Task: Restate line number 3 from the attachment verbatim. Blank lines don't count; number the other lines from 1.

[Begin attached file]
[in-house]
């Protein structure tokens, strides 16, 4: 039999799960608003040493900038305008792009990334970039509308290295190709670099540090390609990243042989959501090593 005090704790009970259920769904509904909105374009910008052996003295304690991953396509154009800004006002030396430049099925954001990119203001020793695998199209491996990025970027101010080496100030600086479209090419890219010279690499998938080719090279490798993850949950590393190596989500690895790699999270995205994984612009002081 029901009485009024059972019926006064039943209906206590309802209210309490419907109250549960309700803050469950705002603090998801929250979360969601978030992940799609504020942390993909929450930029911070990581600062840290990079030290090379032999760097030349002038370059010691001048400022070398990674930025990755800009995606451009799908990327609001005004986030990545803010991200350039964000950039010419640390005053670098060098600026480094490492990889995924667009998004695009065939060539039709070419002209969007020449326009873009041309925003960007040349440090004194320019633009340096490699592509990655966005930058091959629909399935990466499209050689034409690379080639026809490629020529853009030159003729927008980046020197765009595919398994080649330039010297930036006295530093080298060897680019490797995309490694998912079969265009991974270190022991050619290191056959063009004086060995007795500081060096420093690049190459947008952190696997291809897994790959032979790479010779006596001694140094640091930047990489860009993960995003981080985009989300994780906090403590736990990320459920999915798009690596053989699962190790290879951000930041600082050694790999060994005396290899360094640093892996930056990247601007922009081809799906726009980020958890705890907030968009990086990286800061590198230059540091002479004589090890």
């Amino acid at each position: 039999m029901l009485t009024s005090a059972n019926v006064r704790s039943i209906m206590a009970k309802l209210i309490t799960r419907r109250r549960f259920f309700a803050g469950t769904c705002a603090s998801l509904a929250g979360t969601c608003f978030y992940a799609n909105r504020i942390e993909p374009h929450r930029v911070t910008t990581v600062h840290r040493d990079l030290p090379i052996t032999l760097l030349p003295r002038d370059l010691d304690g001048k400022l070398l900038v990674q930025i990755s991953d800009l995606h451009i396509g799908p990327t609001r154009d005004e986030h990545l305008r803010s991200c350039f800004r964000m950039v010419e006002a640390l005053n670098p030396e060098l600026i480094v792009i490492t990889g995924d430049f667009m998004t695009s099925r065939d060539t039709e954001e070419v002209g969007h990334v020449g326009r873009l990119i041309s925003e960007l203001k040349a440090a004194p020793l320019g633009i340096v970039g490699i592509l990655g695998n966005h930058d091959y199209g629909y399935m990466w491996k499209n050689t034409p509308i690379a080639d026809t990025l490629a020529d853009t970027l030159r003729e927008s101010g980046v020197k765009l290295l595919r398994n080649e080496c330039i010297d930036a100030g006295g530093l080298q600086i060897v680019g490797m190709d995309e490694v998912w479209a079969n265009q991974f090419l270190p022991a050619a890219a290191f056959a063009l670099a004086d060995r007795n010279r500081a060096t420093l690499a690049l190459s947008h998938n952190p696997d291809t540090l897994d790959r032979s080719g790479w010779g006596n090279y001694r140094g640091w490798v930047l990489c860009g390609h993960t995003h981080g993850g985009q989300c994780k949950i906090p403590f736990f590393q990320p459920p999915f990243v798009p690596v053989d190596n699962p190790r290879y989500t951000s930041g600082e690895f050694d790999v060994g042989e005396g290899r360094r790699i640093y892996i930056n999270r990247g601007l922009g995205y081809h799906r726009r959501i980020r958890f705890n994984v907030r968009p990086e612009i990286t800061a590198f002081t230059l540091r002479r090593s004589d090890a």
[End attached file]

């Amino acid at each position: 039999m029901l009485t009024s005090a059972n019926v006064r704790s039943i209906m206590a009970k309802l209210i309490t799960r419907r109250r549960f259920f309700a803050g469950t769904c705002a603090s998801l509904a929250g979360t969601c608003f978030y992940a799609n909105r504020i942390e993909p374009h929450r930029v911070t910008t990581v600062h840290r040493d990079l030290p090379i052996t032999l760097l030349p003295r002038d370059l010691d304690g001048k400022l070398l900038v990674q930025i990755s991953d800009l995606h451009i396509g799908p990327t609001r154009d005004e986030h990545l305008r803010s991200c350039f800004r964000m950039v010419e006002a640390l005053n670098p030396e060098l600026i480094v792009i490492t990889g995924d430049f667009m998004t695009s099925r065939d060539t039709e954001e070419v002209g969007h990334v020449g326009r873009l990119i041309s925003e960007l203001k040349a440090a004194p020793l320019g633009i340096v970039g490699i592509l990655g695998n966005h930058d091959y199209g629909y399935m990466w491996k499209n050689t034409p509308i690379a080639d026809t990025l490629a020529d853009t970027l030159r003729e927008s101010g980046v020197k765009l290295l595919r398994n080649e080496c330039i010297d930036a100030g006295g530093l080298q600086i060897v680019g490797m190709d995309e490694v998912w479209a079969n265009q991974f090419l270190p022991a050619a890219a290191f056959a063009l670099a004086d060995r007795n010279r500081a060096t420093l690499a690049l190459s947008h998938n952190p696997d291809t540090l897994d790959r032979s080719g790479w010779g006596n090279y001694r140094g640091w490798v930047l990489c860009g390609h993960t995003h981080g993850g985009q989300c994780k949950i906090p403590f736990f590393q990320p459920p999915f990243v798009p690596v053989d190596n699962p190790r290879y989500t951000s930041g600082e690895f050694d790999v060994g042989e005396g290899r360094r790699i640093y892996i930056n999270r990247g601007l922009g995205y081809h799906r726009r959501i980020r958890f705890n994984v907030r968009p990086e612009i990286t800061a590198f002081t230059l540091r002479r090593s004589d090890a």